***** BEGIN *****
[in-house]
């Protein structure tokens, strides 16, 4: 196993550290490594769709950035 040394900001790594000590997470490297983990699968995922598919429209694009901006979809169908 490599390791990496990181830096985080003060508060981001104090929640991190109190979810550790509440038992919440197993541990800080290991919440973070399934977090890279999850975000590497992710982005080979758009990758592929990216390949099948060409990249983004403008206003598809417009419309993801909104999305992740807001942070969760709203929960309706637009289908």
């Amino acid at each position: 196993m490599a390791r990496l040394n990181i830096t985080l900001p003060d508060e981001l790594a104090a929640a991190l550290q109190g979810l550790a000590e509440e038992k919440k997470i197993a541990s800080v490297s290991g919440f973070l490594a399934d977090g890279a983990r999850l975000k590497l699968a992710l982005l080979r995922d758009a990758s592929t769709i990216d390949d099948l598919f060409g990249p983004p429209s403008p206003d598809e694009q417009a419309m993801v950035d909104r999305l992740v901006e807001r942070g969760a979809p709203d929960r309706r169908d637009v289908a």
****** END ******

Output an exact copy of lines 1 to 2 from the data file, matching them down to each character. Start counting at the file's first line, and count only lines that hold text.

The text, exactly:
[in-house]
């Protein structure tokens, strides 16, 4: 196993550290490594769709950035 040394900001790594000590997470490297983990699968995922598919429209694009901006979809169908 490599390791990496990181830096985080003060508060981001104090929640991190109190979810550790509440038992919440197993541990800080290991919440973070399934977090890279999850975000590497992710982005080979758009990758592929990216390949099948060409990249983004403008206003598809417009419309993801909104999305992740807001942070969760709203929960309706637009289908």